Synapses are the connections between neurons in a vast communicating network. The synapses have been proposed to be sites of information processing and memory storage, and their functional deficits the key to cognitive disorders and diseases. Our research focuses on the molecular mechanisms underlying synapse development and functions in learning and memory. Not only is this area interesting and poorly understood, but it is critical to our understanding of cognitive disorders and mental disabilities. Our studies may ultimately lead to the discovery of treatments that improve the life quality of patients suffering from congenital syndromes (e.g., autism spectrum disorder (ASD), fragile X syndrome (FXS), schizophrenia (SCZ)) or cognitive problems associated with a traumatic experience or aging.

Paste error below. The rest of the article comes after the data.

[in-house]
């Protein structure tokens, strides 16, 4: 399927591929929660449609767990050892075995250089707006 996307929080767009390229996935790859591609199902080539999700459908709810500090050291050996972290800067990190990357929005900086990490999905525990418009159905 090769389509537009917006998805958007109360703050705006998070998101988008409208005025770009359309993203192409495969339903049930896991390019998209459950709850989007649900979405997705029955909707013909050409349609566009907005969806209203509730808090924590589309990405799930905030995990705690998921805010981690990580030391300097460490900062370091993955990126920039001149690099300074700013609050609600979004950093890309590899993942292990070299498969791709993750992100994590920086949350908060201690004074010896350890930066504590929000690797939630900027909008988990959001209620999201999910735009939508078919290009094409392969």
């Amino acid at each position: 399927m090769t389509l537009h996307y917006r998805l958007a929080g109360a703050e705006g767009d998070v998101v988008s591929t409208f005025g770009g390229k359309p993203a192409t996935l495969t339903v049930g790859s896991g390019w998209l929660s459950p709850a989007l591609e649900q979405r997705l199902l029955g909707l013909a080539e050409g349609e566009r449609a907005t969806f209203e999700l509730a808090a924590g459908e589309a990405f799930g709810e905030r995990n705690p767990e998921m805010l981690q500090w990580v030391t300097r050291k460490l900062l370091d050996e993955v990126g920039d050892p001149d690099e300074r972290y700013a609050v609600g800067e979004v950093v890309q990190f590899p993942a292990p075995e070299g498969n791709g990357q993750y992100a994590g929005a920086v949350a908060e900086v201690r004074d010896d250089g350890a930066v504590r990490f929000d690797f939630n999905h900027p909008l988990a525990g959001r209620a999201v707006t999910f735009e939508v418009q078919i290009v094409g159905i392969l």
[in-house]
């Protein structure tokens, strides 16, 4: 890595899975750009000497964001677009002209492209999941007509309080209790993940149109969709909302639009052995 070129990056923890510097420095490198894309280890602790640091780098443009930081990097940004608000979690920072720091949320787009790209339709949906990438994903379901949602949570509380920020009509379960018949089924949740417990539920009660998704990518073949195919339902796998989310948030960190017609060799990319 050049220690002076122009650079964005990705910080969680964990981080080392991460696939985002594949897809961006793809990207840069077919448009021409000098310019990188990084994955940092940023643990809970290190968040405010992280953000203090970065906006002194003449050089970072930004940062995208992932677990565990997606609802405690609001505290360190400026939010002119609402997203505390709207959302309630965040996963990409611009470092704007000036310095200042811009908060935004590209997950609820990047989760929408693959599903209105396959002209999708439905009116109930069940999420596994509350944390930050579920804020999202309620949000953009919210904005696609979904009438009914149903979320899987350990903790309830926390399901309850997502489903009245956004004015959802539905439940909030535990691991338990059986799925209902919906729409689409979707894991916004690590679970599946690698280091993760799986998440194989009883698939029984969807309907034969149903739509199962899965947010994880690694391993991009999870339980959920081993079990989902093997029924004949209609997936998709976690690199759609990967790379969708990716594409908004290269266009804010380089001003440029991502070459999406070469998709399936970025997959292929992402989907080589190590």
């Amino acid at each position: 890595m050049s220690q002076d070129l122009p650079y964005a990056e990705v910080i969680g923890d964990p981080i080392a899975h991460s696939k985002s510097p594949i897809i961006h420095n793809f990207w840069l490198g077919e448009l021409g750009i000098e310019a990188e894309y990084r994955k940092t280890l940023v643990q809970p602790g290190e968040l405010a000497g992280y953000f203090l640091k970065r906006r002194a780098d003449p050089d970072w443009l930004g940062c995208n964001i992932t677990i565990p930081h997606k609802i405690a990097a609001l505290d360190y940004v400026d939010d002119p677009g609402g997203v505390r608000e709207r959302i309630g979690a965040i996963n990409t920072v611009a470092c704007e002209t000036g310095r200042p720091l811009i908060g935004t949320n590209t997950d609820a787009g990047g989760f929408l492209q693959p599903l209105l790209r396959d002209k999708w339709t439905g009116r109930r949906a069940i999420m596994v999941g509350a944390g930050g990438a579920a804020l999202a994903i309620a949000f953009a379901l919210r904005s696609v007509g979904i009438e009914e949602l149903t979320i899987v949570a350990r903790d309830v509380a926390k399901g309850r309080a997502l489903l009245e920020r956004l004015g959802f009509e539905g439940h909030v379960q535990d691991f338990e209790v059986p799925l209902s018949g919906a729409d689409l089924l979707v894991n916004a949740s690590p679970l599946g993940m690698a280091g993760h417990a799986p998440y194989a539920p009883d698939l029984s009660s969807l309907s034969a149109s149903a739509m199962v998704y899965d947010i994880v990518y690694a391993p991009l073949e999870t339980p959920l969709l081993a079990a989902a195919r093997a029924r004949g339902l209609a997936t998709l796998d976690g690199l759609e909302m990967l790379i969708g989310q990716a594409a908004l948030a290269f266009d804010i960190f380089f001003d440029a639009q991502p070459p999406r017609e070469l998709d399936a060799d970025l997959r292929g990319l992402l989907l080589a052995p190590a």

We aim to identify the key molecules and their signaling cascades involved in synapse formation and functions in learning and memory and their deficits in various disease conditions. We are particularly interested in the activity-dependent signaling pathways underlying synaptic structural changes. We study different synapse types in the brain, how these synapses form, function, and been regulated.   We take advantage of genetic and molecular approaches which enable accurately target the specific types of neurons/synapses located at specific brain regions (spatial control) at specific development window (temporal control) to ask that how the synapses are developmentally regulated and how this regulatory mechanism fail in the disordered brains.